Case Report Open Access
Copyright ©The Author(s) 2021. Published by Baishideng Publishing Group Inc. All rights reserved.
World J Clin Cases. Sep 6, 2021; 9(25): 7605-7613
Published online Sep 6, 2021. doi: 10.12998/wjcc.v9.i25.7605
Total hip revision with custom-made spacer and prosthesis: A case report
Yang-Bo Liu, Hao Pan, Cong-Cong Wu, Peng Wu, Lei Chen, Department of Orthopaedics, The First Affiliated Hospital of Wenzhou Medical University, Wenzhou 325000, Zhejiang Province, China
Li Chen, Orthopaedics Unit, St. Vincent’s Hospital Melbourne, 41 Victoria Parade, Fitzroy VIC 3065, Australia
Hao-Nan Ye, First School of Clinical Medicine, Wenzhou Medical University, Wenzhou 325000, Zhejiang Province, China
ORCID number: Yang-Bo Liu (0000-0002-1180-4974); Hao Pan (0000-0002-6921-9671); Li Chen (0000-0002-6717-5708); Hao-Nan Ye (0000-0002-2606-8826); Cong-Cong Wu (0000-0002-7653-9198); Peng Wu (0000-0002-8650-7106); Lei Chen (0000-0001-9128-1116).
Author contributions: Liu YB, Pan H, and Chen L conducted the literature review; Liu YB, Pan H and Chen Li contributed to the drafting of the manuscript; Ye HN and Wu CC collected the medical records of this case; Chen L assisted in revising the manuscript; Wu P participated in surgical planning, surgery, and patient management; Chen L was the chief surgeon of the patient and was responsible for important revisions of the manuscript; all authors have read and approved the final version of the manuscript.
Informed consent statement: Informed consent was obtained from the patient for the publication of this case report.
Conflict-of-interest statement: The authors declare that they have no conflict of interest to report.
CARE Checklist (2016) statement: The authors have read the CARE Checklist (2016), and the manuscript was prepared and revised according to the CARE Checklist (2016).
Open-Access: This article is an open-access article that was selected by an in-house editor and fully peer-reviewed by external reviewers. It is distributed in accordance with the Creative Commons Attribution NonCommercial (CC BY-NC 4.0) license, which permits others to distribute, remix, adapt, build upon this work non-commercially, and license their derivative works on different terms, provided the original work is properly cited and the use is non-commercial. See:
Corresponding author: Lei Chen, MD, Director, Professor, Department of Orthopaedics, The First Affiliated Hospital of Wenzhou Medical University, Nanbaixiang, Ouhai District, Wenzhou 325000, Zhejiang Province, China.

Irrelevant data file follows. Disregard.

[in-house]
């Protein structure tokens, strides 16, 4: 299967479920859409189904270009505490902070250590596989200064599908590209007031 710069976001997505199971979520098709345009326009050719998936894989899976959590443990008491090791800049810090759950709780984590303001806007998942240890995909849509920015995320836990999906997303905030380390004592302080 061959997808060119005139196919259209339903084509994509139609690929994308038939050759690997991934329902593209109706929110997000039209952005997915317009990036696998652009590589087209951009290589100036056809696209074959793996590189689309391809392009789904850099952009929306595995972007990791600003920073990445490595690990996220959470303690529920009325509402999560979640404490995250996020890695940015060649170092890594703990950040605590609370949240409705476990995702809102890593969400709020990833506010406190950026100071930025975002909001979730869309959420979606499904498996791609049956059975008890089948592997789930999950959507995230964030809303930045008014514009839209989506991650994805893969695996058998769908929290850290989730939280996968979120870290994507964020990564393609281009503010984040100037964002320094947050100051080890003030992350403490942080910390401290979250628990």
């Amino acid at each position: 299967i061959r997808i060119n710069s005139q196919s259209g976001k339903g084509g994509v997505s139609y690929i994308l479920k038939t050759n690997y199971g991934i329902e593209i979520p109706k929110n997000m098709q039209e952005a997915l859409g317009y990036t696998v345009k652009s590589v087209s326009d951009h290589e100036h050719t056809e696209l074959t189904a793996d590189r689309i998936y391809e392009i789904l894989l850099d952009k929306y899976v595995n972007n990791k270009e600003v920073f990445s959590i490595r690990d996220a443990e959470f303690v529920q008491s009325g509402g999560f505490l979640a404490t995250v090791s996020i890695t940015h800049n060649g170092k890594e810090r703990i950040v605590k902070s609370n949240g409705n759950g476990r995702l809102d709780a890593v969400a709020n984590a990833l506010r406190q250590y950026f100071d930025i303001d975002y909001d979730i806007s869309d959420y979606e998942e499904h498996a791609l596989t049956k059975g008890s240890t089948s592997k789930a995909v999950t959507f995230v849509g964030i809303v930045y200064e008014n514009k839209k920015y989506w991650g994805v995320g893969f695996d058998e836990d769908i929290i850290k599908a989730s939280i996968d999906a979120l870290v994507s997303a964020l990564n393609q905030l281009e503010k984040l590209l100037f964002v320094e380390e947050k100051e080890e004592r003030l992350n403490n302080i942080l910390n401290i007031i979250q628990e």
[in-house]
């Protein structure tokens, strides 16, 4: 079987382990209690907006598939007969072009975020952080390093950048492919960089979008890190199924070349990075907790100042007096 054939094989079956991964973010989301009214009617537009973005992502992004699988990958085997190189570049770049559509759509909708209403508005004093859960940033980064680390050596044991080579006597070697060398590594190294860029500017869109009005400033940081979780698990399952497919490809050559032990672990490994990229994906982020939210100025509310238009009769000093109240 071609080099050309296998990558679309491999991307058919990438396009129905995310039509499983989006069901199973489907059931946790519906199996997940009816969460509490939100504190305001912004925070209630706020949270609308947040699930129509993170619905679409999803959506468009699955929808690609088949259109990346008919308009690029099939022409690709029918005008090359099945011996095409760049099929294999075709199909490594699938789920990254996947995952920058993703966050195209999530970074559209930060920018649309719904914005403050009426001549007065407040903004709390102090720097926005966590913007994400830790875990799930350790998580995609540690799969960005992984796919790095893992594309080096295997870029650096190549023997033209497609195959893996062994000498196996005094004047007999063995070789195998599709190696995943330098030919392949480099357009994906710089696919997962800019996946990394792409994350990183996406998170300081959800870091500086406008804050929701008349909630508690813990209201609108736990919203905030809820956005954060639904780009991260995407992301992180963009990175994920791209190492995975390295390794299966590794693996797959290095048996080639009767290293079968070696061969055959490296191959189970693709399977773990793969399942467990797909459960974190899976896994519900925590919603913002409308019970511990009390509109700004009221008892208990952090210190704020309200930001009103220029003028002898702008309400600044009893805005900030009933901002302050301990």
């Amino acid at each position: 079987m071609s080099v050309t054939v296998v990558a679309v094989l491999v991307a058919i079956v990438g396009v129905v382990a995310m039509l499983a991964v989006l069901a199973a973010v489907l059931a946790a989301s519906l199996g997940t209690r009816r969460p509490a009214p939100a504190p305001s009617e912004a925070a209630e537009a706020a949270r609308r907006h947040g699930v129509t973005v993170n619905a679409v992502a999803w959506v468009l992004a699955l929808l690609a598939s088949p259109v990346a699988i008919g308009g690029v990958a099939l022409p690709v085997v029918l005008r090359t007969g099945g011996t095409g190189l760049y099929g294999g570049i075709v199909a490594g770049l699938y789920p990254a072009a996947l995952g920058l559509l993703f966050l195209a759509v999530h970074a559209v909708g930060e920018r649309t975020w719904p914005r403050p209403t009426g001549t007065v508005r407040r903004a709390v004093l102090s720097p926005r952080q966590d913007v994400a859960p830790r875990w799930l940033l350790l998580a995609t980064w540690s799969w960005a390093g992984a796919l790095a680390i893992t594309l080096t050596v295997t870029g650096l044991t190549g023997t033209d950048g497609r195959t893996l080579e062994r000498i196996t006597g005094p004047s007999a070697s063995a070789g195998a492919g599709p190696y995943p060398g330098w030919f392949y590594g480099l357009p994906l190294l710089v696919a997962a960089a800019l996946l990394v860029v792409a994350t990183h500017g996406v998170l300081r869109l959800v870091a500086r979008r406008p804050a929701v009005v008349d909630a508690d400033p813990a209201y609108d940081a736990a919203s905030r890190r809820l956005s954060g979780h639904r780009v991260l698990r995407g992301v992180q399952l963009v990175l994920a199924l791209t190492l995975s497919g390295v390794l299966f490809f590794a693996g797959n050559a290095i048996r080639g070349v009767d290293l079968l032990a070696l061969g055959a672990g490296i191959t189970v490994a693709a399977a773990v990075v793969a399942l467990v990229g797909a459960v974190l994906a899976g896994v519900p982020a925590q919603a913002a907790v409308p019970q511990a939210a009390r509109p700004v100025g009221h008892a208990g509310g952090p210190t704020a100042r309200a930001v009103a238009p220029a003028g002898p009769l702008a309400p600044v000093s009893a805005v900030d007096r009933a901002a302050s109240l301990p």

Received: April 28, 2021
Peer-review started: April 28, 2021
First decision: June 15, 2021
Revised: June 16, 2021
Accepted: July 15, 2021
Article in press: July 15, 2021
Published online: September 6, 2021
Processing time: 124 Days and 17.5 Hours


Both periprosthetic joint infections (PJIs) and severe femoral segmental defects are catastrophic complications of total hip arthroplasty (THA), and both present a significant challenge in revisional surgery. There are limited data available to guide clinical decision making when both occur concurrently.


A 61-year-old woman presented with a 6-mo history of a sinus tract at the site of her original THA incision. Radiological imaging revealed a total hip joint implant with an ipsilateral segmental femoral defect. Based on histological, radiological, laboratory, and clinical features, a diagnosis of concurrent chronic PJI and segmental femoral defect (Type IIIB, Paprosky classification) was made. After multidisciplinary team discussion, three-dimensional (3D)-printed, custom-made antibiotic spacers were created that could be used to mold antibiotic-loaded cement spacer. These were placed following PJI debridement in the first stage of revision surgery. After the PJI was eliminated, a 3D-printed, custom-made, femoral prosthesis was created to repair the considerable femoral defect. After 20-mo follow-up, the patient had excellent functional outcomes with a near-normal range of hip movement. So far, neither evidence of recurrent infection nor loosening of the prosthesis has been observed.


We describe a case of “two-stage, custom-made” total hip revision to treat PJI with a concurrent segmental femoral defect. Use of a personalized, 3D-printed spacer and proximal femoral prosthesis led to satisfactory hip function and no early postoperative complications. Use of a customized implant provides surgeons with an alternative option for patients where no suitable spacer or implant is available. However, the long-term function, longevity, and cost-effectiveness of the use of custom-made prostheses have yet to be fully explored.

Key Words: Total hip arthroplasty, Joint revision, Prosthesis-related infections, Bone loss, Bone cement, Antibiotics, Case report

Core Tip: This paper reports a pioneering technique where a 3D-printed, custom-made antibiotic spacer and femoral prosthesis were used in revisional surgery for a challenging case of periprosthetic joint infection with a concurrent femoral segmental defect after total hip arthroplasty. A review of other relevant cases from the literature is presented, and the potential challenges and solutions of novel, personalized reconstructive methods are discussed.


The safety and effectiveness of total hip arthroplasty (THA) have led to this being one of the most commonly performed operations worldwide, with more than 1 million hips replaced each year according to Organisation for Economic Co-operation and Development (OECD) data[1]. With the rise in the volume of primary THA performed, the total volume of revisional surgery (including complex re-revision) is projected to grow by 137% in the United States by 2030[2]. Infection and significant bone defects after THA are devastating and costly complications that are challenging to resolve. Here we present a rare case of two-stage revisional surgery for THA, in which both a 3D-printed, customized spacer and proximal femur prosthesis (PFP) were used to manage periprosthetic joint infection (PJI) with a concurrent segmental femoral defect.